(7) Become an Avid Label Reader
When you eat gluten free, you must master read food label reading. Don’t be so quick to eat those dinner mints or accept a piece of gum from a friend without reading the label first. This exercise will really make you think about how mindlessly you used to eat – mindfulness is key!
Obviously anything with wheat, barley and rye on the ingredient list is off-limits.
However, gluten goes by many names and is found in many ingredients and products. I encourage you to download my free guide, 100 Alternative Names for Gluten, to decode where hidden gluten may be lurking.
Remember, you can never judge a product by its looks. Looks are deceiving and this is one of the biggest mistakes gluten-free people make to sabotage their gluten-free diet. For example, did you know that the first ingredient is licorice is “wheat flour?” It doesn’t look like it would contain gluten, but I assure you it’s almost entirely made of wheat flour.
Many dressings, gravies and imitation seafood products have gluten in them. One of my most read articles on my blog is 10 Surprise Products that Contain Gluten. I have a feeling you’ll be surprised to find out that many foods that don’t look like they contain gluten actually have gluten in them!
On the topic of label reading, make sure you understand what products labeled “gluten-free” really mean. This is tricky. Let’s discuss further.
(a) Labeled “Gluten-Free”:
If a product is labeled gluten-free (but not certified GF), it means the product must contain less than 20 parts per million (ppm) of gluten. This means the product may contain some gluten, but it is a small amount.
The FDA set these limits in part due to testing limitations, and in part based on research of how much gluten a celiac can have without causing an autoimmune reaction. The 20 ppm is widely debated in gluten-free circles.
I believe the standard for gluten-free labeling should be zero ppm, as so many celiacs do not ever heal. I talk about this in detail in my article, 13 Things You Need to Know About the Nima Sensor. (The Nima Sensor can detect less than 20 ppm and that is why it is controversial in some circles.)
(b) Certified Gluten-Free:
If a product is certified gluten free, it means it has been certified as gluten free by the Gluten Intolerance Group, a third-party organization. The GIG certifies that the product contains less than 10 parts per million (ppm) of gluten, which is better than the FDA standards (which is 20 ppm).
There are many companies that make their own gluten-free logos that look like official seals, but alas they are not. For example, some Bob’s Red Mill products are not certified gluten-free (although Bob’s Red Mill has amazing processes in place to keep their gluten-free products safe so I trust them), and Cheerio’s is not certified gluten free (and many people in the celiac community do not trust them because of their mass recall several years ago).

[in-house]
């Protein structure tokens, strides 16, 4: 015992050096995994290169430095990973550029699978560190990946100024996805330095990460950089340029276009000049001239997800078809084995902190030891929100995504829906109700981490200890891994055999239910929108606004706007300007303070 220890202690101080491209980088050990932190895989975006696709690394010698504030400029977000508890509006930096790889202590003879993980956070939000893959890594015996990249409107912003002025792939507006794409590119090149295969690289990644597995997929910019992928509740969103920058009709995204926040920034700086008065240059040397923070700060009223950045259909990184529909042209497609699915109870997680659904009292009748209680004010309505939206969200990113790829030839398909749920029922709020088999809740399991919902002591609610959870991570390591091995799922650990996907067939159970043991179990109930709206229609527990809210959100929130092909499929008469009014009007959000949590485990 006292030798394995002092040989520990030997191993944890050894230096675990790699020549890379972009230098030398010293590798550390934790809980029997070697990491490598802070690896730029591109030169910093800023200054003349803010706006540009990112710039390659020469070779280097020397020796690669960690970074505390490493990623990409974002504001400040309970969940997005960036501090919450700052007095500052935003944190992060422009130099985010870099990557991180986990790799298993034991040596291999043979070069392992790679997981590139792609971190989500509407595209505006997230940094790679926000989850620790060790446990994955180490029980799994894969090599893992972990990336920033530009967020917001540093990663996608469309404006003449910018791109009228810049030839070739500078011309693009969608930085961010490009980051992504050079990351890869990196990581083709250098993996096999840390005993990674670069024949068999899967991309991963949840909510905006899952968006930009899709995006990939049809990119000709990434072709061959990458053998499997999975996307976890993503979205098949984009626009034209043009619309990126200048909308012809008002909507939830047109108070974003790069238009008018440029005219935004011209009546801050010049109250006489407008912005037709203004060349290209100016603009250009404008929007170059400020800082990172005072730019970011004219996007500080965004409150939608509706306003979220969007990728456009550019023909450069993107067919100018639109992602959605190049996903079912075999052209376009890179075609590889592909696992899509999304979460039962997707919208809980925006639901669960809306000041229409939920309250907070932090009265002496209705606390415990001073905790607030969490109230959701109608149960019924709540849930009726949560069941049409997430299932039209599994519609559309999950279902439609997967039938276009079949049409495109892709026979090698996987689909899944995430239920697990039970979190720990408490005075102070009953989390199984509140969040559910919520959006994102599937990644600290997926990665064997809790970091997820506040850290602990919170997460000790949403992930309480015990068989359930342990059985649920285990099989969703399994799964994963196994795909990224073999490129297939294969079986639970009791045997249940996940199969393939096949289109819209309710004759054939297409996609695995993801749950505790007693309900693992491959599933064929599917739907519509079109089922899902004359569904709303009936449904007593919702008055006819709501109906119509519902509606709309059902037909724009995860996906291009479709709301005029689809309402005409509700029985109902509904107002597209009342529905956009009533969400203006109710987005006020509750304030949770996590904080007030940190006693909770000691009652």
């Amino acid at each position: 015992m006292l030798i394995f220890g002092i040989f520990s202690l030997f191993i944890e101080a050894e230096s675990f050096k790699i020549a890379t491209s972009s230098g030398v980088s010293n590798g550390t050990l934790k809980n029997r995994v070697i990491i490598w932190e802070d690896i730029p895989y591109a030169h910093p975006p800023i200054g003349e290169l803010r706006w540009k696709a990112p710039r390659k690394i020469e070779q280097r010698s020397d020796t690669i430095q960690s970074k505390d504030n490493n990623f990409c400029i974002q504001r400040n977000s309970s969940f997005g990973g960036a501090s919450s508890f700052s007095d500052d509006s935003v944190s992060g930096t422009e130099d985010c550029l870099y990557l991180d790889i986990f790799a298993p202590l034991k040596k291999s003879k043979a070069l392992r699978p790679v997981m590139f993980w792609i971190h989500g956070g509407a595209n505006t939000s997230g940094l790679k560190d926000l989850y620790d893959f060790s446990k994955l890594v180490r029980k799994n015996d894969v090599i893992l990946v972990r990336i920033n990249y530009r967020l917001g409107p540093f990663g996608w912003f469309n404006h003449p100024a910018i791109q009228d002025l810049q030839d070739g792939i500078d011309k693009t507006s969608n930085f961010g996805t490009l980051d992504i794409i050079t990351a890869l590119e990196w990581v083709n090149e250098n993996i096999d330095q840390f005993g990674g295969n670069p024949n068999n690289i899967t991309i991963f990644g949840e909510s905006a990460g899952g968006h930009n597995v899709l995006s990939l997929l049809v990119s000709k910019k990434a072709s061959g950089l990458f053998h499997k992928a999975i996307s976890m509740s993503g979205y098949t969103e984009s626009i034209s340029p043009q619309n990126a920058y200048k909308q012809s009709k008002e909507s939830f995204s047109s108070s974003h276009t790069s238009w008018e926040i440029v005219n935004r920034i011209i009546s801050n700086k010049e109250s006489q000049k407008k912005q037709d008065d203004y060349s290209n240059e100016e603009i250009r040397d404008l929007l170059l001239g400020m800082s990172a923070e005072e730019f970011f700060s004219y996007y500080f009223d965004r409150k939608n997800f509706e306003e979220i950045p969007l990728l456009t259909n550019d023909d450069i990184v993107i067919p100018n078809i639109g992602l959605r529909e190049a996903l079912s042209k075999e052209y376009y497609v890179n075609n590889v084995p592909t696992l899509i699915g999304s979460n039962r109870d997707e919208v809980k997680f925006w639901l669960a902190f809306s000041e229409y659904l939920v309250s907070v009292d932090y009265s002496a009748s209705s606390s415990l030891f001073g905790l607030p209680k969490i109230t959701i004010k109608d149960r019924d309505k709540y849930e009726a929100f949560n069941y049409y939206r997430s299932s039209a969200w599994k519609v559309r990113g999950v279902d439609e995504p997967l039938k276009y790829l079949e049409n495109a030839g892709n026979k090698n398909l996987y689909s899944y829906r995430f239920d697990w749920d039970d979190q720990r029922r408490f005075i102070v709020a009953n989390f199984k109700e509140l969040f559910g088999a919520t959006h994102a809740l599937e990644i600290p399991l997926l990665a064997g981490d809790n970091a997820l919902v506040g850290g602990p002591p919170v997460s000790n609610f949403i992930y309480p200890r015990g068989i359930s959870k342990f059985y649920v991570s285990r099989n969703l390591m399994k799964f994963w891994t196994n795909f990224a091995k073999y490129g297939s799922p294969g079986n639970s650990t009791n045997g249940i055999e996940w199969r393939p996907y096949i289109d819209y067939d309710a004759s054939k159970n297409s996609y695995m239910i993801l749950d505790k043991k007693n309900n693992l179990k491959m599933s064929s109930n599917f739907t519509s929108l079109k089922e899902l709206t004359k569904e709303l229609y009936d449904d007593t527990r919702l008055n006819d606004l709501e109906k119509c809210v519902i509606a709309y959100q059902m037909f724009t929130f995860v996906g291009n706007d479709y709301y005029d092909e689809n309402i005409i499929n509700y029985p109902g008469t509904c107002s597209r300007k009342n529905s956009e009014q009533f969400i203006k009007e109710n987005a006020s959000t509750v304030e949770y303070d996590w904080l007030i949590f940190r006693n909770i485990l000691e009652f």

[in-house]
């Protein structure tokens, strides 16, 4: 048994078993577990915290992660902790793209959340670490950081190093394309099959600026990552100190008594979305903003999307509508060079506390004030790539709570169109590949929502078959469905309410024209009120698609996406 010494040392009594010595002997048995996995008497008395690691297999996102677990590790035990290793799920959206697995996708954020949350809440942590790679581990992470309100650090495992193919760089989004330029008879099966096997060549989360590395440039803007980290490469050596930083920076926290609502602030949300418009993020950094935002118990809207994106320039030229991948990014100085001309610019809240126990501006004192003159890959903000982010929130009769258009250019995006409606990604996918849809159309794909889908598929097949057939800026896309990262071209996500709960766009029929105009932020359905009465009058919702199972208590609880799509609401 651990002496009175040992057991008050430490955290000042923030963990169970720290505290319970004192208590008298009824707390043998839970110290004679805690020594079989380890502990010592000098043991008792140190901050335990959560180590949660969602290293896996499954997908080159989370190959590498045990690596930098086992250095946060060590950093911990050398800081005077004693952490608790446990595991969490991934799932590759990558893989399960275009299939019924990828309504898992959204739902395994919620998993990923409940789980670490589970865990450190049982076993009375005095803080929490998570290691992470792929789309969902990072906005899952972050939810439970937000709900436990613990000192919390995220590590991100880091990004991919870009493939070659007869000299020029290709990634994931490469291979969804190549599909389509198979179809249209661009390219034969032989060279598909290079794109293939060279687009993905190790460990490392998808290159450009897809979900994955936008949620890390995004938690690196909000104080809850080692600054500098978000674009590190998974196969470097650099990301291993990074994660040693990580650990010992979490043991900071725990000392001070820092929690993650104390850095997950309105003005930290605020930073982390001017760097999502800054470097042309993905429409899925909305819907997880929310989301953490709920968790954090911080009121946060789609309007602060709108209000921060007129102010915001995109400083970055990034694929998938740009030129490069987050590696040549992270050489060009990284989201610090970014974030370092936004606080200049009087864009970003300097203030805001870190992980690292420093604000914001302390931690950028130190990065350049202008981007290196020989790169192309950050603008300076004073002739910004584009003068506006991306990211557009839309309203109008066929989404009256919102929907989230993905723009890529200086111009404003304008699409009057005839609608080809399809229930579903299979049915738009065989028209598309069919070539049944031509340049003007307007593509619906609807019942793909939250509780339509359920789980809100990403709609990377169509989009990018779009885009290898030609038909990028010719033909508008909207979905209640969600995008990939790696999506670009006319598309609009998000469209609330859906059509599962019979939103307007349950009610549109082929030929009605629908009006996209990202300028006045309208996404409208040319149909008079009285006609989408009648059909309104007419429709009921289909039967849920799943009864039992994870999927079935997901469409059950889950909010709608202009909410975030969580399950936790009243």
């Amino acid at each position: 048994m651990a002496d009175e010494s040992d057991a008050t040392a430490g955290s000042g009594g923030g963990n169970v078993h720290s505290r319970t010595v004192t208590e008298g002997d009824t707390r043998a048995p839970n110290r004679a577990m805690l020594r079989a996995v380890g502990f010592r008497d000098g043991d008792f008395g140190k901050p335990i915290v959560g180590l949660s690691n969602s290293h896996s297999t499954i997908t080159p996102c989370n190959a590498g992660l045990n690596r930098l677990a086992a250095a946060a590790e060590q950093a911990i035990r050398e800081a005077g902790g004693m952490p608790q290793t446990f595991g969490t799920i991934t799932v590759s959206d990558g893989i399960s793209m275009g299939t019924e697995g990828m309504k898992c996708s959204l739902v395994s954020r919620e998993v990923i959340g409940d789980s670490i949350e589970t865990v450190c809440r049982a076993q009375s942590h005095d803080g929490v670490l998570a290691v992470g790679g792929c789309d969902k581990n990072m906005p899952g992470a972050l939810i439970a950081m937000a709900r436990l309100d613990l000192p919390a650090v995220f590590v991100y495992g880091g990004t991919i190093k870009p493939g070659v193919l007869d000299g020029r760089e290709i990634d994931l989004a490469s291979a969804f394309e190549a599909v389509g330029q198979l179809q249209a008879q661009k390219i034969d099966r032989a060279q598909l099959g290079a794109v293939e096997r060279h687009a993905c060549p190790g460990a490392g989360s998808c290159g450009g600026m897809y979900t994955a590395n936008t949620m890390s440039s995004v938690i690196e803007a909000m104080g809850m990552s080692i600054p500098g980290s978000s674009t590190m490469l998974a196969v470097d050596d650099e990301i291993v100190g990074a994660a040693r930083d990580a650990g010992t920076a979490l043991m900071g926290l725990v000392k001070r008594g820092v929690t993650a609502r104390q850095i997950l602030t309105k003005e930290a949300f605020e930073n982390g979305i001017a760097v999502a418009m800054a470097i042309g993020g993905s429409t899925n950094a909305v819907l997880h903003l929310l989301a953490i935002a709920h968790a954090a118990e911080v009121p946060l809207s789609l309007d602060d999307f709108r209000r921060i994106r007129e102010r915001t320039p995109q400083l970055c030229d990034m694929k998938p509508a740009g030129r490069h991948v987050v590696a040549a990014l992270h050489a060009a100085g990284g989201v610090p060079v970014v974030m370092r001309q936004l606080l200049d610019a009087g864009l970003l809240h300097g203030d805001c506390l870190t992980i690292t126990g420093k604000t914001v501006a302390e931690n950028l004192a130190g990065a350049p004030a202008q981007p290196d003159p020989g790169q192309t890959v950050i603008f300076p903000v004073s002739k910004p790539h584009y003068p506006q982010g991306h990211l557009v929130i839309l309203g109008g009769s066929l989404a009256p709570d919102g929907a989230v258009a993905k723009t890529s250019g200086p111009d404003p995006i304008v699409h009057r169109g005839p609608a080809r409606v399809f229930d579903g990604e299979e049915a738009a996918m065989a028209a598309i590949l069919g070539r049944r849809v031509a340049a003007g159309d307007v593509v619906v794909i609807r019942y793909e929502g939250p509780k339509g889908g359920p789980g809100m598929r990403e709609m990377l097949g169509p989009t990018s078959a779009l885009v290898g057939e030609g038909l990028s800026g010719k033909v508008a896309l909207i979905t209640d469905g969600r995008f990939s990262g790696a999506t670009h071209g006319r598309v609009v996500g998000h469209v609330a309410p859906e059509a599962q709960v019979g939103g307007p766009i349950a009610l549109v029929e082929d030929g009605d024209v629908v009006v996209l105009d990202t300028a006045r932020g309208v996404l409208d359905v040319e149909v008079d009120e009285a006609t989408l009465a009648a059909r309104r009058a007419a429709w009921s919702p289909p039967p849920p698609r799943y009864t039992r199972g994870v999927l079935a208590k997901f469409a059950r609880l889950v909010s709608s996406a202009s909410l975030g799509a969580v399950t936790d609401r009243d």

You can read more about what gluten-free labels really mean in my article titled, Deciphering Gluten-Free Certifications and Seals. I also encourage you to read my article, What Does “May Contain Wheat” Mean?
(8) Get New Kitchen Gadgets
You cannot eat gluten – not even a crumb – if you have celiac disease or a gluten sensitivity. Yet, there are gluten crumbs lurking everywhere in your kitchen. Just peek inside your toaster and you’ll easily see gluten crumbs. Examine your colander and you’ll find leftover gluten bits. Look at the top of your mixer – yep, you see all that old wheat flour stuck up in the crevices?
If something touches gluten and then touches your food, the food is no longer considered gluten-free. Period.
If you’re new to eating gluten free, I highly recommend purchasing a few new kitchen tools and making them dedicated gluten-free tools too. This includes purchasing a new dedicated gluten-free toaster, a new colander, a new electric mixer and even a new cutting board.
You can label or color code these items so everyone in your kitchen knows that red items, for example, are gluten-free and off-limits to anyone cooking with gluten.
I have discussed how to setup your GF kitchen in length in this article titled, What You Need to Set Up Your Gluten-Free Kitchen. I know this article will help you immensely in transitioning your kitchen into a safe GF workspace.
I also recommend getting your own tub of butter, peanut butter, jelly, mayo and any other items that regularly touch bread and then are put back in the jar. Label all food items clearly so no one uses them by mistake.
(9) Eating Out Gluten-Free